Siamese Triangles II: What Is This about?
A Mathematical Droodle


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Copyright © 1996-2017 Alexander Bogomolny


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Given ΔABD and a point C on its base line BD. The triangles ABC and ACD share a side AC and a base line. In each of the latter two triangles, consider in succession the centroid, the circumcenter, and the orthocenter. Through those points draw parallels to the free side of the other triangle. I claim that in each case the parallels intersect on the base line BD.

I'll use the dynamic approach that worked so well on another occasion. Let's fix ΔABD, but allow point C glide over BD. With each position of C, we associate two lines: one parallel to AB, the other to AD passing through the denominationally corresponding points of triangles ACD and ABC. For the centroid, the circumcenter and the orthocenter it is quite clear that if the lines intersect on BD for one position of C, then the same is true for all other positions as well. (What is lost or gained on the left from C, is gained or lost to the right from C. You'll need an accurate drawing to see why.)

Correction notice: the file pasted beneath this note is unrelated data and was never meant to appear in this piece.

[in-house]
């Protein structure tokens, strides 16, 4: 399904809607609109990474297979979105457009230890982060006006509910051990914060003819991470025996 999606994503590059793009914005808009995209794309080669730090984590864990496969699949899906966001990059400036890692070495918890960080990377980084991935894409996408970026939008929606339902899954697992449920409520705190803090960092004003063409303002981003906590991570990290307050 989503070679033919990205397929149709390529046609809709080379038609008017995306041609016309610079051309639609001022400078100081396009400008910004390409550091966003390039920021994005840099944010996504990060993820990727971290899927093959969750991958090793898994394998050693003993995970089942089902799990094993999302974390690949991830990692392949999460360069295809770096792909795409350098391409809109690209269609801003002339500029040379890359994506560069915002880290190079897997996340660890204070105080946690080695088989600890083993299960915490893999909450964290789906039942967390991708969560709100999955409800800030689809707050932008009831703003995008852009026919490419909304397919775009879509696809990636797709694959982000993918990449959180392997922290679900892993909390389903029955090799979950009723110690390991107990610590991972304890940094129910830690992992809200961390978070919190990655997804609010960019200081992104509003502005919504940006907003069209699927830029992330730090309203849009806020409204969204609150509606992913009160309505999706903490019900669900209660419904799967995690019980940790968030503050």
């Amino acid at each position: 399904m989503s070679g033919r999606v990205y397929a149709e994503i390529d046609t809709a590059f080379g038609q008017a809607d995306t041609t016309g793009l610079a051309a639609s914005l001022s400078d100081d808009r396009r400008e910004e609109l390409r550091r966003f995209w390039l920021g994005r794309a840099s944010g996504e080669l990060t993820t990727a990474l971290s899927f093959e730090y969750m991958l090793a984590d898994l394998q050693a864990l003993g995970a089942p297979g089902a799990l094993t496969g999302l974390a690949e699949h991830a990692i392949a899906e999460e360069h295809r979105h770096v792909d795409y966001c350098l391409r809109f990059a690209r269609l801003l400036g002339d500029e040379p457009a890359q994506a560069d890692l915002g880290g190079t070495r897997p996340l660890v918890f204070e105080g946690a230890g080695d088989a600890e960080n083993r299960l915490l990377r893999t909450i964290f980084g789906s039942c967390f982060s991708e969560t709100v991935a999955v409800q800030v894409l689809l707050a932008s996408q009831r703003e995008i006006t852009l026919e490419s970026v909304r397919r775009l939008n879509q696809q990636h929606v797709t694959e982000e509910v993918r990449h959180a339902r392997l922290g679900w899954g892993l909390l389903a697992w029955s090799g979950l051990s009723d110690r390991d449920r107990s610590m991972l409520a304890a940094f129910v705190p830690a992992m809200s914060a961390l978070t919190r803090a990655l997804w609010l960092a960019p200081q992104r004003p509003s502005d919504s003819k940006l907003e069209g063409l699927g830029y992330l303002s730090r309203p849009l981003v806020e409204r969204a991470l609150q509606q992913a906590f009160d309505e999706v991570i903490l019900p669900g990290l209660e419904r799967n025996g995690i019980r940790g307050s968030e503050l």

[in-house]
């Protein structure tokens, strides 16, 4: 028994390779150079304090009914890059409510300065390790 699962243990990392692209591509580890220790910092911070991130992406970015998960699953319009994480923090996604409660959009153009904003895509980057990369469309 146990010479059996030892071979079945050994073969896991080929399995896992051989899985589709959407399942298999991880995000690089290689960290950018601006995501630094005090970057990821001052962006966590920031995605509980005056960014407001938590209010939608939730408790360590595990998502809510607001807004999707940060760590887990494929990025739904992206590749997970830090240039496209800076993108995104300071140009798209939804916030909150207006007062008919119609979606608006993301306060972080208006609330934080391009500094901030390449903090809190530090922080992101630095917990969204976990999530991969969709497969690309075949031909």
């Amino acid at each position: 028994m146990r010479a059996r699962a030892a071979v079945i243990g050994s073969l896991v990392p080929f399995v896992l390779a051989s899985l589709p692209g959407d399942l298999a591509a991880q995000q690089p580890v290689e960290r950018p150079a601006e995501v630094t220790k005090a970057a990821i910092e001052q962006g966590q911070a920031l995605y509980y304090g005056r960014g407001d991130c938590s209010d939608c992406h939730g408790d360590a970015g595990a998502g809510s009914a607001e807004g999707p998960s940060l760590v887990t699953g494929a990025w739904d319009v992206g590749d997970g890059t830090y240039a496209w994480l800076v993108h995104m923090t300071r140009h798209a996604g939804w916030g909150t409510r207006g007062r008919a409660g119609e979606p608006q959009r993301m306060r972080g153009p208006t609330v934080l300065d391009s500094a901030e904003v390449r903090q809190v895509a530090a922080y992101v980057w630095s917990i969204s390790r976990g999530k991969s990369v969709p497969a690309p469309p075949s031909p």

Thus the problem is reduced to finding a position for C, for which the claim is obvious. For the centroid we may take C to be the midpoint of BD. The lines in question then will be the midlines of ΔABD drawn from C. For the circumcenter and the orthocenter C could be taken to be the foot of the altitude from A. Then both ΔABC and ΔACD are right. Their circumcenters lie on AB and AD, respectively, such that the lines in question are again the midlines of ΔABD. As regard the lines through the orthocenter, the situation is even simpler, since in this case, the orthocenters of both triangles ABC and ACD lie at C.

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Copyright © 1996-2017 Alexander Bogomolny

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